The fact that many foreign money transfer operators who operate via arrangements with local entities are not themselves licensed in Nigeria is what has led to the suspension of operations by many of them. This is exacerbated by the fact that such foreign operators may have difficulty satisfying the licensing conditions even if they wish to be licensed in Nigeria.

The benefits of restricting the operation of agents to acting only for money transfer services operators licensed in Nigeria are questionable. In the first place, these foreign operators (at least the bigger players) are typically already licensed in a jurisdiction with an acceptably sound regulatory regime. Interestingly, a comparable example is that the same banks who are able to act as agents also often act as correspondent banks for letters of credit transactions to Nigeria —- without a requirement that the issuing/originating bank be licensed in Nigeria. Second, adequate supervision and effective regulation of the local agent should be sufficient to protect Nigerian customers and to ensure that remittances reach the due recipient.

In a slightly different respect, the 2014 Guidelines only requires approval of the Central Bank where a money transfer operator wishes to engage a foreign technical partner to provide a global or regional payment or money transfer platform. A way forward might be for the Central Bank to similarly consider an approval regime for foreign money transfer operators who do not seek to be licensed in Nigeria but wish to ‘partner’ with, or engage as agents, local entities in Nigeria. As with technical partners, they will also be required to be licensed in their home jurisdictions.

Further Scope for Reform

In a number of respects, the 2014 Guidelines still presents room for reform and clarity likely to faciltate remittances to Nigeria.

  • Receiving only operators: it is worth exploring a unique regime for Nigerian based money transfer operators who wish to only operate receiving and disbursement services i.e. those who do not themselves engage in remittances abroad; this may be based on a revision of the provisions currently applicable to ‘agents’.
  • Small Scale and Micro Level Operators: there is scope for consideration of a less stringent regime for operators who handle mainly low value remittances and whose total monthly worth of transactions are relatively low (a level to be set by the CBN); it is noteworthy that the 2014 Guidelines says money transfer services shall target individual customers mainly”.
  • Capital requirements: the level of paid up share capital required for receiving only operators and small scale and micro level operators could be set at a lower amount than that for bigger operators. Somewhat perplexingly, the 2014 Guidelines currently sets the paid up capital requirements for Nigerian based operators at two billion Naira while that for foreign operators is set at fifty million Naira or equivalent. It may be that this is to afftract foreign operators but this would be at the cost of discouraging Nigerian start-ups and operators. Interestingly, a foreign technical partner is required to have ‘a minimum Net Worth of US$1 million.’* These disparities certainly require a reexamination.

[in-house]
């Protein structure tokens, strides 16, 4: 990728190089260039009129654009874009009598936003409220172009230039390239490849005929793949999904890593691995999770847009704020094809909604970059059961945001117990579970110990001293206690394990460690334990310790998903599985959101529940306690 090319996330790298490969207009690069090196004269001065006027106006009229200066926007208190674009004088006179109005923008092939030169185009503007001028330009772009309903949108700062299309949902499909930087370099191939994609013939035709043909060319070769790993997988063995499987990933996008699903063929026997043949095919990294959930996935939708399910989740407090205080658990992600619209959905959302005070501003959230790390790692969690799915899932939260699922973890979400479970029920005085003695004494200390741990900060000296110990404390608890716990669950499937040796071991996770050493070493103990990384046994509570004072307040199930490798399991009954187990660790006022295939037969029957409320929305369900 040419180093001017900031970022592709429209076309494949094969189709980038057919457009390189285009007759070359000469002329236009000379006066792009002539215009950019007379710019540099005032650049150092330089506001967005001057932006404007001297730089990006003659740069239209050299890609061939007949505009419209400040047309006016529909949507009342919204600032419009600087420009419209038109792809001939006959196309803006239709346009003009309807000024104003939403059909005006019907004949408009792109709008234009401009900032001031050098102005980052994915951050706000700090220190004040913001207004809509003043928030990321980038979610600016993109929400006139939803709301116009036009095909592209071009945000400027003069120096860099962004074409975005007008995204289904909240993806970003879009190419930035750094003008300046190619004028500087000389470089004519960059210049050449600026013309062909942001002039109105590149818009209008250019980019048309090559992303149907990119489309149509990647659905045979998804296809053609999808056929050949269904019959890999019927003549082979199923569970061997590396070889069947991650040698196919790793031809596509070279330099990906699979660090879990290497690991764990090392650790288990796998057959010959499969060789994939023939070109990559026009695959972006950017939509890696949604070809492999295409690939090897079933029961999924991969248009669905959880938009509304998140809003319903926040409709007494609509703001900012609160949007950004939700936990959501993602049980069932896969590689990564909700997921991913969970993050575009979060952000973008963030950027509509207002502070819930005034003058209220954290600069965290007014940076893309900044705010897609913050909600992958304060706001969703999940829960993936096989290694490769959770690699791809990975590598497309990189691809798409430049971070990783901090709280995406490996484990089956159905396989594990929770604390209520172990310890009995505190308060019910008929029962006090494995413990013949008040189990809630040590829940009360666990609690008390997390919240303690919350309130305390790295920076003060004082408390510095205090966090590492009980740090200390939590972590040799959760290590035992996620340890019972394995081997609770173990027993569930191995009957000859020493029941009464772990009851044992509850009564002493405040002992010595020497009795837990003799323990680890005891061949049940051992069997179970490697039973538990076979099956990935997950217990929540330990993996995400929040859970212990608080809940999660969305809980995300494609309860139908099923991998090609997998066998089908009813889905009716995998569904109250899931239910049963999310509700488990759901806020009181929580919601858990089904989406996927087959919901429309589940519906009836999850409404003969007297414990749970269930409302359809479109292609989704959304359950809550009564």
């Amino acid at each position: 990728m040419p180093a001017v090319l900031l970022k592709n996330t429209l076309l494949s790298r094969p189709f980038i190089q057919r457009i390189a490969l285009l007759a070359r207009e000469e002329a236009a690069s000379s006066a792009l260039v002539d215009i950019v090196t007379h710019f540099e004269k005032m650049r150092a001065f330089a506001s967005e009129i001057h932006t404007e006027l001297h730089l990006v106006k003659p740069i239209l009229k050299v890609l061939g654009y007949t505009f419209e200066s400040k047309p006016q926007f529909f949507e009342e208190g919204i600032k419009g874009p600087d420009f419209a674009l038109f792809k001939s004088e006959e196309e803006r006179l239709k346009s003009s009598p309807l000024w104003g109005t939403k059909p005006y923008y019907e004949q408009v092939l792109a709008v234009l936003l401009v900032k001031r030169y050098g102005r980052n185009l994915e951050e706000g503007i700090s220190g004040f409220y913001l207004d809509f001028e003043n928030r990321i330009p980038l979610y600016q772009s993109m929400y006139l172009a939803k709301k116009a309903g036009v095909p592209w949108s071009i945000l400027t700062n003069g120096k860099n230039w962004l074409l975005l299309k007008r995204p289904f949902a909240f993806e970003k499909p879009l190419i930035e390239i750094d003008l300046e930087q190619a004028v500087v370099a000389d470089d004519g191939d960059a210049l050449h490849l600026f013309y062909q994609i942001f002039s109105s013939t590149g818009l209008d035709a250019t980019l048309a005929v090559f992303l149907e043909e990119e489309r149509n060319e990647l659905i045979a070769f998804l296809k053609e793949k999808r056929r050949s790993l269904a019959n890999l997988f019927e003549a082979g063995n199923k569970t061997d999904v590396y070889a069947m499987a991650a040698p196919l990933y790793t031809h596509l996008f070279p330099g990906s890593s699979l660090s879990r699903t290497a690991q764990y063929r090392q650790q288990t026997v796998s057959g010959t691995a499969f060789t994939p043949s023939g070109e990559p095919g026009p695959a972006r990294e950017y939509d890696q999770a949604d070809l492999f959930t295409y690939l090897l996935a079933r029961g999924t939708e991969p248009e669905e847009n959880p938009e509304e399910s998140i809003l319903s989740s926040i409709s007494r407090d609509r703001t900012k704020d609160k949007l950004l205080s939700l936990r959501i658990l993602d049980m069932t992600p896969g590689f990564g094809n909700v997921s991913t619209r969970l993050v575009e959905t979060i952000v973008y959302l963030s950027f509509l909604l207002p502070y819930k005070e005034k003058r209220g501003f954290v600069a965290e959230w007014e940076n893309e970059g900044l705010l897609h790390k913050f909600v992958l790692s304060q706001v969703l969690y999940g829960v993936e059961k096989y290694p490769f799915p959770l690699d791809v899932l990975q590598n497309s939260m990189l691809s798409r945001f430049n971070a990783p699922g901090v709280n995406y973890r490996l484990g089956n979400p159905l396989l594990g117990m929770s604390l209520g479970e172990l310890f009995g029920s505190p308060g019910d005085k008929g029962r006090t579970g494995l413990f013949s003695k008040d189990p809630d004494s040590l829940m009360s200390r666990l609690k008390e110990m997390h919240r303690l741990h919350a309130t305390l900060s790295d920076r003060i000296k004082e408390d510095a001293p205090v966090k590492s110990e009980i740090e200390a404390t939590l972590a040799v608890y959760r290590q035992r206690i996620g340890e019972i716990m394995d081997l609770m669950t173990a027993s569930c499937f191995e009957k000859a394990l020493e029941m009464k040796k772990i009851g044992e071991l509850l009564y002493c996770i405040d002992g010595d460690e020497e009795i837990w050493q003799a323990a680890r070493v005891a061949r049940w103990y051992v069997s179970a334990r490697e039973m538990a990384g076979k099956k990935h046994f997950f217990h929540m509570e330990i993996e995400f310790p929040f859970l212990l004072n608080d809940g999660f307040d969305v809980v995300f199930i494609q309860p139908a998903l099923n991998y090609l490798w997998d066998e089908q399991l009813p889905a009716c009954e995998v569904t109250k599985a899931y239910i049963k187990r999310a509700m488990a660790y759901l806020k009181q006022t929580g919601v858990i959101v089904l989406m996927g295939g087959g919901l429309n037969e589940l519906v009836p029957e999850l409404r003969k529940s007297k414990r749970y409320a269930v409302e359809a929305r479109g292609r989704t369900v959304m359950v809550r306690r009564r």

• Disbursement of inbound transfers: the 2014 Guidelines stipulates that disbursements to beneficiaries shall be through bank accounts or mobile wallets. A very limited scope is provided for cash payment, requiring the provision of reference from a bank account holder. Even granted the CBN’s cashless society initiative, this restriction is questionable in a country yet with  a high level of illiteracy, rural communities and still relatively low level of financial inclusion.**
  • Send and receive operators within Nigeria only: the 2014 Guidelines is concerned with international money transfer services; it is worth considering developing, encouraging and facilitating domestic money remittance services within Nigeria alone irrespective of general improvement in banking services.

In a situation where Nigeria desperately requires foreign currency inflow and an easing of pressure on such foreign currency available, Central Bank policies and directives should be carefully thought out and made in a manner that is not counter-productive. The current attitude evinced by the Central bank which has led to the suspension of Nigerian activities by some notable money transfer operators is not helpful. At the risk of being perceived as an institution that makes and reverses policies too frequently, particularly in light of another recent example, a  careful reappraisal by the Central Bank is desirable in this particular instance.


* In the version of the 2014 Guidelines circulated by the CBN on September 26 2014,  foreign international money transfer operators are required to have a ‘minimum share capital of US$1.0 million in their own country’ while a foreign technical partner is required to have a minimum net worth of US$10.0 million.

** The version of the 2014 Guidelines circulated by the CBN on September 26 2014 contains improved provisions (a) that the allowable cash withdrawal for inbound transfers shall not be more than US$500, and (b) payment may be made to a beneficiary without a bank account or mobile wallet upon provision of acceptable means of identification as enumerated.